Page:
What would Noel think?
The shortest thing about the staged reading of The Great Gatsby is the name – GATZ. But it’s not just the length of the show that has got critics channelling some opinion. According to them, Noel Coward would be struck by a few conflicting thoughts…
Dominic Cavendish in the Daily Telegraph
What, you can’t help thinking, would Noel Coward, master of swift, succinct comedies, make of such a laborious-sounding proposition landing at the venue named in his honour? Actually, I dare venture that Coward would have been mighty taken with this jaunty, jazzily experimental marathon, much lauded since it trialled seven years ago. The company comes to excavate The Great Gatsby not to bury it in pretension. Their version has considerable wit, a consequence of Fitzgerald’s epigrammatic style and the constantly inventive input of director John Collins and his cast. It glories in the power of theatre, as Coward did. And it also seems custom-built to withstand – and win over – the coolest English scepticism.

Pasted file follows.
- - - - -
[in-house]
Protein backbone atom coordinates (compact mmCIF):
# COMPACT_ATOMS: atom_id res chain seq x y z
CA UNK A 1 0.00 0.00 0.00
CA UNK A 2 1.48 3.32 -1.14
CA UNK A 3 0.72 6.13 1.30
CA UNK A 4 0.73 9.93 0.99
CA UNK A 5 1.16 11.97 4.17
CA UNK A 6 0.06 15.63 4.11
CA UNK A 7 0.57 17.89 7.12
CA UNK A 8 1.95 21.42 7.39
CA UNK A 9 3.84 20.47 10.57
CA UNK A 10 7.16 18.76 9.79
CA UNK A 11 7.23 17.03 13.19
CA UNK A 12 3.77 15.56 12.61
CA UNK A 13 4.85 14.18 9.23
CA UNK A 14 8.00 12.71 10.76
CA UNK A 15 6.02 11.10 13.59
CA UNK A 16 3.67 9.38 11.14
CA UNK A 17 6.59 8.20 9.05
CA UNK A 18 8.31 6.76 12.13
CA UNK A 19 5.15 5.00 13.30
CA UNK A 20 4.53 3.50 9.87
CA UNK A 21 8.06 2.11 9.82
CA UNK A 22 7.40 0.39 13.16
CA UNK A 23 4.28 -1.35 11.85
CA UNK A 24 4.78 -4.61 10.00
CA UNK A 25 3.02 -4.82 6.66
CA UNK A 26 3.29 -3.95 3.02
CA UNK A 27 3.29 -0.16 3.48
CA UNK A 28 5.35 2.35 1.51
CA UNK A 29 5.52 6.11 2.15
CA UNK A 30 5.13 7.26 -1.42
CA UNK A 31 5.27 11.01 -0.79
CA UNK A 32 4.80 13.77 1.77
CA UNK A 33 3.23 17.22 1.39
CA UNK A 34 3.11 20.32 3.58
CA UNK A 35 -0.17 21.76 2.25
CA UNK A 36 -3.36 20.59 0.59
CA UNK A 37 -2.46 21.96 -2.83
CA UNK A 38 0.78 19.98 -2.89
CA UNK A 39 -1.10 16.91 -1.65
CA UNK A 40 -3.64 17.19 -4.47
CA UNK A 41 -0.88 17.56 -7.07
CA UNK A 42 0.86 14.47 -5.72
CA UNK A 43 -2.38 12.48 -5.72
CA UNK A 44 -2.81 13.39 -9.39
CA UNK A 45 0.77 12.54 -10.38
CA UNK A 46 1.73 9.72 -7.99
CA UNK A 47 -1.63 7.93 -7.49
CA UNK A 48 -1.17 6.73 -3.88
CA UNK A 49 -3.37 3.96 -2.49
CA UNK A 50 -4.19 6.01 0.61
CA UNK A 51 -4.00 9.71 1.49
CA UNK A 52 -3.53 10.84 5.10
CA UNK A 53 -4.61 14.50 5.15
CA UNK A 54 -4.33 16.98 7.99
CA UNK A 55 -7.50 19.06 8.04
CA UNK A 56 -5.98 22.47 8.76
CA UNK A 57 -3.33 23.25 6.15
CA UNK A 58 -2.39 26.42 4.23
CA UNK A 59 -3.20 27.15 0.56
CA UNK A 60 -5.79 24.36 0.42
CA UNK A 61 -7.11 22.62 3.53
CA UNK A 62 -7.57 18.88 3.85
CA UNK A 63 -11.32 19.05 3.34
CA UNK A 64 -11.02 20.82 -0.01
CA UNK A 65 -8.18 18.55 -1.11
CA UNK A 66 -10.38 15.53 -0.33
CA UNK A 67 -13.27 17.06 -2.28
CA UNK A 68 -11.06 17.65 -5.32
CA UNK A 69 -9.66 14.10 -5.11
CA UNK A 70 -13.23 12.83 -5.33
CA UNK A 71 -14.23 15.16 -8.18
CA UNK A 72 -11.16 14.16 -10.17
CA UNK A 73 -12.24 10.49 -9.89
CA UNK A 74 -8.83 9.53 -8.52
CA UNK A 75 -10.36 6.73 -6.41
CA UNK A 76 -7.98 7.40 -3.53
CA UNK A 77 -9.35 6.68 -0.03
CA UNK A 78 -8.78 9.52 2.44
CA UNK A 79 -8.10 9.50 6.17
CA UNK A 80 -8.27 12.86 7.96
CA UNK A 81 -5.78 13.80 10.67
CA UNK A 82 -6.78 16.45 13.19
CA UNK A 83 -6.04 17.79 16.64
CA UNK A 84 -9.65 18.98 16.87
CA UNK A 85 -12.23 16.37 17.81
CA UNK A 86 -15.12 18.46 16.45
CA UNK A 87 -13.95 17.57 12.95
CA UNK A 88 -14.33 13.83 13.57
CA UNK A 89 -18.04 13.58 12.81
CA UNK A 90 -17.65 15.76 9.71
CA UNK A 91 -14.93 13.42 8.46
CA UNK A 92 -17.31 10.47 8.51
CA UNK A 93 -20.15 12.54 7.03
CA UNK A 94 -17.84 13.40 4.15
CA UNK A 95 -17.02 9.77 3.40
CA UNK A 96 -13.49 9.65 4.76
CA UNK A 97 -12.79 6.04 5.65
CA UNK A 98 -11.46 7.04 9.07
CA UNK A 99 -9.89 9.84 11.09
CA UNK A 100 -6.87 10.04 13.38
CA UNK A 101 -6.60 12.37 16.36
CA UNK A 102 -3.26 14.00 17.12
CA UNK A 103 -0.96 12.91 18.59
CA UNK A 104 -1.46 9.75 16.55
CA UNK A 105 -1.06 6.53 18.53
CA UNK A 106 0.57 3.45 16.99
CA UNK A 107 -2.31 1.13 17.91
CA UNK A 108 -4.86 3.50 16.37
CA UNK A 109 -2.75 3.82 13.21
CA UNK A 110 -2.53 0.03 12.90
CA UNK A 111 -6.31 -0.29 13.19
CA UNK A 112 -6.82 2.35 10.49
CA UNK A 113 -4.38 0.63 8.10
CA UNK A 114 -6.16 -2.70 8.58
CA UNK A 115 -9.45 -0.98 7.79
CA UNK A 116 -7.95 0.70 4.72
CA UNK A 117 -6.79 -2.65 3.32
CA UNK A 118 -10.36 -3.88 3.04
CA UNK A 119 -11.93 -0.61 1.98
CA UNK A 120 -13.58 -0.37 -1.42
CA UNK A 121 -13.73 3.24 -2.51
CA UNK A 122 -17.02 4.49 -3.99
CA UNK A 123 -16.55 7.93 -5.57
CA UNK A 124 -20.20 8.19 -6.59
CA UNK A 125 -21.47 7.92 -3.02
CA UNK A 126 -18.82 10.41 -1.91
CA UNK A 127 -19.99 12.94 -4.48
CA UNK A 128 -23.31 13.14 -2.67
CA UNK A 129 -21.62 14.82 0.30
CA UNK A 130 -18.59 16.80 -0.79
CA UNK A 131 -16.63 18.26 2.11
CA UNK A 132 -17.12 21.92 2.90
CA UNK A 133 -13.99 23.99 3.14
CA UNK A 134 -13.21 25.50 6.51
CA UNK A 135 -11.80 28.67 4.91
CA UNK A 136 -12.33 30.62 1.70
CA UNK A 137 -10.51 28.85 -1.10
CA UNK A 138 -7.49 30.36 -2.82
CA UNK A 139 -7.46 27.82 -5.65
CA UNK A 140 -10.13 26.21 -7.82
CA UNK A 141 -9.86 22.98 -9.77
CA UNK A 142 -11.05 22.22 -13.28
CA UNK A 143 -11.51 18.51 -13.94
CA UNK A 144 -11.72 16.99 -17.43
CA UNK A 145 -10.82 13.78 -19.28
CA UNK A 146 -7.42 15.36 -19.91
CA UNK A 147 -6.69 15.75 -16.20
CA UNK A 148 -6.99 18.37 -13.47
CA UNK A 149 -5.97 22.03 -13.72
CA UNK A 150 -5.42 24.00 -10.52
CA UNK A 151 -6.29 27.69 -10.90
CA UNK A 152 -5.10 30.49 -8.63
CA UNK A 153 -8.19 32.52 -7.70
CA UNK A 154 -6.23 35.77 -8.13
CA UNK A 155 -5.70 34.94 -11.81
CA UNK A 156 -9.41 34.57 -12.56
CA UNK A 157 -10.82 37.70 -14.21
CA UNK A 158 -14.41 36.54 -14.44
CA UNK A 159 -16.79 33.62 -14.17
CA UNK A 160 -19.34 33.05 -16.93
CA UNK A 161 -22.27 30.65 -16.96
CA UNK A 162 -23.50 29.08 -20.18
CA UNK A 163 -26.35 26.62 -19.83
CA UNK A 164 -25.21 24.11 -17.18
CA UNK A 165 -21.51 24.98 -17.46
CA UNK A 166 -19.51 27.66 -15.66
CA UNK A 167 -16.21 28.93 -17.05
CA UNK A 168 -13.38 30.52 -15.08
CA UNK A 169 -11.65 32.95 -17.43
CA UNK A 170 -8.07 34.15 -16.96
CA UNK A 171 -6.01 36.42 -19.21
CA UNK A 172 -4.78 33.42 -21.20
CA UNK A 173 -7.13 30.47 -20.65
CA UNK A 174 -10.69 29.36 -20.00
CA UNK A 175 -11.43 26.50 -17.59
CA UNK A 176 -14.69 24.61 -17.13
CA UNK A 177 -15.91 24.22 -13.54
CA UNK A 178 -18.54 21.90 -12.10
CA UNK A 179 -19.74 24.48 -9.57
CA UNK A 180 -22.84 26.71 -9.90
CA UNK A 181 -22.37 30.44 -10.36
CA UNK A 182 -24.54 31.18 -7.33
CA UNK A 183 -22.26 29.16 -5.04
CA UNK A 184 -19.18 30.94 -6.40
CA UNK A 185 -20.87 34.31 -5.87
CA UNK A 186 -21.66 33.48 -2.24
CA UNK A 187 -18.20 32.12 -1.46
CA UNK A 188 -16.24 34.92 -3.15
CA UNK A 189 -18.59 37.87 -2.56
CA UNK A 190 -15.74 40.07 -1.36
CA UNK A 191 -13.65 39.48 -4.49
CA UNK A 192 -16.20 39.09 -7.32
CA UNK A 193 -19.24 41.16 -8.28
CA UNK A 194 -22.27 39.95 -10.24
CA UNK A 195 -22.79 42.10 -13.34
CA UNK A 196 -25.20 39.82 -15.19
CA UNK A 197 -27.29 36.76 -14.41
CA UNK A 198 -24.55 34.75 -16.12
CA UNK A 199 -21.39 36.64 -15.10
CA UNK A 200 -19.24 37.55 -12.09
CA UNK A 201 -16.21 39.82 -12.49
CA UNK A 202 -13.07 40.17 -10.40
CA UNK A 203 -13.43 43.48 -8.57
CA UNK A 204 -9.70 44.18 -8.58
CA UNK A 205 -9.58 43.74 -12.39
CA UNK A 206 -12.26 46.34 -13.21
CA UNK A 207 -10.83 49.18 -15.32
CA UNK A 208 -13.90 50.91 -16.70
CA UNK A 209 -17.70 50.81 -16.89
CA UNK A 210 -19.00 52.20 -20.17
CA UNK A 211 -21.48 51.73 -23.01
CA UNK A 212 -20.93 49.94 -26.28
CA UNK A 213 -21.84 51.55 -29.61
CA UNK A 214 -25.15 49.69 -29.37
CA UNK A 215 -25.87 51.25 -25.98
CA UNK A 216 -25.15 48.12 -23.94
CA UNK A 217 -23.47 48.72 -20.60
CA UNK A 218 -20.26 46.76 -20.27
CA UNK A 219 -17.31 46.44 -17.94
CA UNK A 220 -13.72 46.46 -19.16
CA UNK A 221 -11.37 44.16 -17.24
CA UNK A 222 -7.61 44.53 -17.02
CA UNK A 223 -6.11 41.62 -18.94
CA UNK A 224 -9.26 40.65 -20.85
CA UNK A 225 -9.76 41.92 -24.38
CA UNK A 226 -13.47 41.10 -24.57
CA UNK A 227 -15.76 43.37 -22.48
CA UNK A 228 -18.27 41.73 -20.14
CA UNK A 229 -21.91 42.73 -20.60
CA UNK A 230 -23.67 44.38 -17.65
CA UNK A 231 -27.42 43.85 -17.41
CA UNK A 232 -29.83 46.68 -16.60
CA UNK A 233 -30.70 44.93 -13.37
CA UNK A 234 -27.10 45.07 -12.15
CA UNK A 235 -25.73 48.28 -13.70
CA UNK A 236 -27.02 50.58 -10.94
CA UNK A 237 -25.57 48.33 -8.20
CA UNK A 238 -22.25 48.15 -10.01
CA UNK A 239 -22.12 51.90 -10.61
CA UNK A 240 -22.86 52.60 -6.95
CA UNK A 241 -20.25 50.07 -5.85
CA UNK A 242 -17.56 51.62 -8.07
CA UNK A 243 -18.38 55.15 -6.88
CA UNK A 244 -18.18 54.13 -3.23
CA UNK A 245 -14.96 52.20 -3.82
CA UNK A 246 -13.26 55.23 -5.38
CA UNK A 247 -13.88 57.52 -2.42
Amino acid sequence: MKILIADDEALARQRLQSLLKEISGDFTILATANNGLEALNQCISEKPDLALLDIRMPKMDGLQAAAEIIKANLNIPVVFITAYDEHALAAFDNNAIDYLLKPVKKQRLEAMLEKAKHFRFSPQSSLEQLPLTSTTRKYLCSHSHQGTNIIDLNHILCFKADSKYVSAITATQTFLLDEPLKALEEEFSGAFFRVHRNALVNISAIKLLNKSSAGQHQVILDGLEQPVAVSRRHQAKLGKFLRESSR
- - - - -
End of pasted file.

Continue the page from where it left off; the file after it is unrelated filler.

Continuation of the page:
Libby Purves in The Times
Noël would [also] be unlikely to ask an audience for eight hours of concentration on one set representing a gloomy, rundown office. He would certainly frown at certain passages of ultra-natural, head-down reading from the book by the narrator, some of which can hardly have been audible in the back circle. His ghost sometimes mutters “Very flat, Long Island . . .” But he might be won by the eccentric playfulness of ERS, and anyone can honour their passion for refusing to lose a word of the evocative prose.
Read all reviews for GATZ.